The Quoll is a member of the Dasyurids family, it is
a Marsupial, and it is carnivorous, it is in fact one of the largest
of carnivorous marsupials we have in Australia. It is a rich rufus brown
above, paler below, with white spots of different size all over the
body including the tail. The head and body length is 38-75 cm in males;
females are smaller 34-45cm. The male weighs up to 7 kg, the female
Tail length is almost the same size as the body length in both male
It is found on the east coast in sclerophyll forest
and rainforest, unfortunately most of us will never see one in the wild.
Due to land clearing having removed suitable habitat, competition from
feral cats and foxes, its numbers have been greatly reduced. It is now
believed that if the last forest areas where these critters live are
opened up for logging the Quoll will be unable to survive.
Once upon a time this area also had another specie of Quoll being the
Eastern Quoll, it was found in the early days from Southern Queensland
right through to Tasmania, it is now only found in Tasmania. Let us
hope the introduction of foxes in Tasmania will not mean the disappearance
forever of this particular specie of Quoll.
The Spotted tailed Quoll become sexually mature at 1 year old, the female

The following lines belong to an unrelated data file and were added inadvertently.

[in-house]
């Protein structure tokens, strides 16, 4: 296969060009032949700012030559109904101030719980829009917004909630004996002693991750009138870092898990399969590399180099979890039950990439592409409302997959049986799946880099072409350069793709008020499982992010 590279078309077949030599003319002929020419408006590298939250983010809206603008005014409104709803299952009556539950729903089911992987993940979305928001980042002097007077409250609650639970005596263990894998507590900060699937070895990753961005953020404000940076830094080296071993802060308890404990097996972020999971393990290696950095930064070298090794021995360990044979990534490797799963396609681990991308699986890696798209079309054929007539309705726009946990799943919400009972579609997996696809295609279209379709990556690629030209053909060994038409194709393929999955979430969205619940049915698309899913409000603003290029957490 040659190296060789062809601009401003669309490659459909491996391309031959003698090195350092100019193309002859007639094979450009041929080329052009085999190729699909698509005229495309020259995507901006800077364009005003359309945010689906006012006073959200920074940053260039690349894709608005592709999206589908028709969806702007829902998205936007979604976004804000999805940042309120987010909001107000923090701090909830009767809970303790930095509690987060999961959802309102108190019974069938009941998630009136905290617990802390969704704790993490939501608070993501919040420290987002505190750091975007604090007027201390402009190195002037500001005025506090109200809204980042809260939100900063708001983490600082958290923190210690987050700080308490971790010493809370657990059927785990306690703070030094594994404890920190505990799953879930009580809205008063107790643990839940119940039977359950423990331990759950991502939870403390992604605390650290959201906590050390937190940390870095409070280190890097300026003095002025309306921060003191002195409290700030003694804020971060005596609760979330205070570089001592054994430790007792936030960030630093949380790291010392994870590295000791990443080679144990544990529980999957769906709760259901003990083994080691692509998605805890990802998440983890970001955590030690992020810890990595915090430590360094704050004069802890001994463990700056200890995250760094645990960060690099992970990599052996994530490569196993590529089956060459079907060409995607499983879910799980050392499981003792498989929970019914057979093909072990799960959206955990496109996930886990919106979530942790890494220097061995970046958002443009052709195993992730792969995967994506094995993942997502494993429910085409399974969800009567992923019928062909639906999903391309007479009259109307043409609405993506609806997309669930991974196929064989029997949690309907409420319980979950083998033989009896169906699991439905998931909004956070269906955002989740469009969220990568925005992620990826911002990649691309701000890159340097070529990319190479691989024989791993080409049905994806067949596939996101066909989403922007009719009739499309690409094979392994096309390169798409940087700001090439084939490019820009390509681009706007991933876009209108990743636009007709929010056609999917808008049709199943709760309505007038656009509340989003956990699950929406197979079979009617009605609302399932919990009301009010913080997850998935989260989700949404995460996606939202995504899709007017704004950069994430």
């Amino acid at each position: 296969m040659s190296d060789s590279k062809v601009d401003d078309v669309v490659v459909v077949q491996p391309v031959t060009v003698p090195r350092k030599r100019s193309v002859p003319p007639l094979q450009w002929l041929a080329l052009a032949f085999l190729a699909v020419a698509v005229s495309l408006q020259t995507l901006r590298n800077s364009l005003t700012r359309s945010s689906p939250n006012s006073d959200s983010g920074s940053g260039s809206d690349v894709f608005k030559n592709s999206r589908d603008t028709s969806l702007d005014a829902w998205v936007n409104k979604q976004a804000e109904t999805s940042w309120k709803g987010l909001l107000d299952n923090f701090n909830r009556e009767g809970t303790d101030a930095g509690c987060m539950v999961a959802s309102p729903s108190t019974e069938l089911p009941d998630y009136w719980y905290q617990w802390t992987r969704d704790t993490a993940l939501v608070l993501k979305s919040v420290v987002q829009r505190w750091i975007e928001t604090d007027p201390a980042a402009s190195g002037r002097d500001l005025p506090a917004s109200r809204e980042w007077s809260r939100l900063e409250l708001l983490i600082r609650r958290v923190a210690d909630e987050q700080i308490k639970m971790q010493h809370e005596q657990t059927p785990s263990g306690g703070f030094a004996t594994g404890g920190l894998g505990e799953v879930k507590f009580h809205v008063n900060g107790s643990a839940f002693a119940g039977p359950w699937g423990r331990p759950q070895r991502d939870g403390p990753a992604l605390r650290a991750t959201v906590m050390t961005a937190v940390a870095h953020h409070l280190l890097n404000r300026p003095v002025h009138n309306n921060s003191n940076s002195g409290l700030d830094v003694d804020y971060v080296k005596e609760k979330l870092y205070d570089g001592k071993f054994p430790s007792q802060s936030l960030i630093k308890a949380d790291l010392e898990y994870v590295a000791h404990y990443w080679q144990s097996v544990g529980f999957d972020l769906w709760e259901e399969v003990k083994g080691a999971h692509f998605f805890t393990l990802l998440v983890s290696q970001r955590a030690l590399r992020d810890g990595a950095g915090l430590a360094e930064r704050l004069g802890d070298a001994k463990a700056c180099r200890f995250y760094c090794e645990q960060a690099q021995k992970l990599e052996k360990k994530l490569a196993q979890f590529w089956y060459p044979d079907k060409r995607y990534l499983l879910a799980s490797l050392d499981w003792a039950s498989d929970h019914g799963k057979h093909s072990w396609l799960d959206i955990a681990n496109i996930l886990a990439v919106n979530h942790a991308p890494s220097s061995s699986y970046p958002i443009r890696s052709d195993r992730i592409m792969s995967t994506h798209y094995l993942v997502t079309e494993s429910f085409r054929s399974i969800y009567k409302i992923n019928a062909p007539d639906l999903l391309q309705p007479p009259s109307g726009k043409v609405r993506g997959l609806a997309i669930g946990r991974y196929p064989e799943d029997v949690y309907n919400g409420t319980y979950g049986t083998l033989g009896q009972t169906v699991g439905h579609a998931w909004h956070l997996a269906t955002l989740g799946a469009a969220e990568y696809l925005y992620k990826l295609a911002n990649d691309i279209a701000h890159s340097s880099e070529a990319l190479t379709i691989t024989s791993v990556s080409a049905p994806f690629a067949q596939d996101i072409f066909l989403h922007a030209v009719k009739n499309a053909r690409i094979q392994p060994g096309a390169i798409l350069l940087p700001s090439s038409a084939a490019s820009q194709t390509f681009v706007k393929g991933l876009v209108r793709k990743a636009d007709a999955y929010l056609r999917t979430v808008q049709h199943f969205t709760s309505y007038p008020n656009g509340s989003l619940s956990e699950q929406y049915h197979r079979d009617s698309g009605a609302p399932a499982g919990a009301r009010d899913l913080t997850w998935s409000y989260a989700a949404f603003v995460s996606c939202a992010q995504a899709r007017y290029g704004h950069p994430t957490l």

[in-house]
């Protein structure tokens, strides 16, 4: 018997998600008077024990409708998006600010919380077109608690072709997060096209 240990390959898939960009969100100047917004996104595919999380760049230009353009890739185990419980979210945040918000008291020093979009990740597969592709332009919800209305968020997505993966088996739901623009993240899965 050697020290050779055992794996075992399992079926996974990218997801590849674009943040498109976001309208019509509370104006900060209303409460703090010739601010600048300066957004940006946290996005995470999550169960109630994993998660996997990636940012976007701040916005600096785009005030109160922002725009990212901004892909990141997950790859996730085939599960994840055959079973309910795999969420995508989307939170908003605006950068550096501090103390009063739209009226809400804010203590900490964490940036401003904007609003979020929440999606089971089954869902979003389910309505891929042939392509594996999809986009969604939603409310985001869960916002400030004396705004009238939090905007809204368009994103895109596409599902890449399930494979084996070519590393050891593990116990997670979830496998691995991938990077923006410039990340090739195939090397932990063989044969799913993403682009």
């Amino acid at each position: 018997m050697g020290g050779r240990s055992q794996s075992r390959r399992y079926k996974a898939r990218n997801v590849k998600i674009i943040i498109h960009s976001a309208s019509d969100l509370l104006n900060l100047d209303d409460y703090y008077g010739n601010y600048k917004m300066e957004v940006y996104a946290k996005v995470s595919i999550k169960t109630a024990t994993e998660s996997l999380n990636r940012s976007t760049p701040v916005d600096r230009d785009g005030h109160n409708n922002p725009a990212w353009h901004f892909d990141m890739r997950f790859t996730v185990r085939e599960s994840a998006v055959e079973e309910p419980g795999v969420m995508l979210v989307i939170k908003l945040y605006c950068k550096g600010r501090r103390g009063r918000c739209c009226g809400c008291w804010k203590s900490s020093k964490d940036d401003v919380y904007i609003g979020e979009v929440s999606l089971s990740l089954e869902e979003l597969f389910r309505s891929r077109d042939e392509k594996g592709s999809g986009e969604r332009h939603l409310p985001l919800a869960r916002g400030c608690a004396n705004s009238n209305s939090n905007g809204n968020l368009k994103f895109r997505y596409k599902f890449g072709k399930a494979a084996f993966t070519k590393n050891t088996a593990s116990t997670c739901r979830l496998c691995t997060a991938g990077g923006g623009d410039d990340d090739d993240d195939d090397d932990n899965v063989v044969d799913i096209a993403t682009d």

will give birth to an average of 5 young. She will carry her young in
her pouch till they are 7 weeks old, and the young become independent
at 18 weeks. Breeding takes place from April to July. The male will
defend the nest site which can be in a hollow log, rock caves, or even
in trees, but have little to do with his offspring.
It is mainly nocturnal as are most of our marsupials, but can still
be found in the sun foraging or sunning itself.
The Quoll is a very good hunter, prey can be birds, small macropod's,
possums, rats and reptiles, and it will also clean up carcasses of domestic
The Australian Museum Complete book of Australian mammals.
The Encyclopedia of Australian Mammals by Ronald Strahan.
WIRES was called to help solve a problem for a chicken farmer loosing chickens to a family of Quolls. After extensive talks with the farmer involved it was made clear that the only option was to relocate the Quolls or they would be shot.
Three WIRES members were involved in the relocation which took extended time. Trapping a Quoll which is an intelligent animal is not easy, patience and vigilance is called for as well as warm clothes, a car that one can sleep in overnight in the bush was all part of the process for these carers. The weather turned cold and wet whilst this was happening but our carers were not deterred. Two Quolls have so far been relocated, the rest of the family has for now retreated and we hope they will stay far away out of harms way, if not our carers will once again do the trek out to this remote property in order to save the rest of this family of Quolls.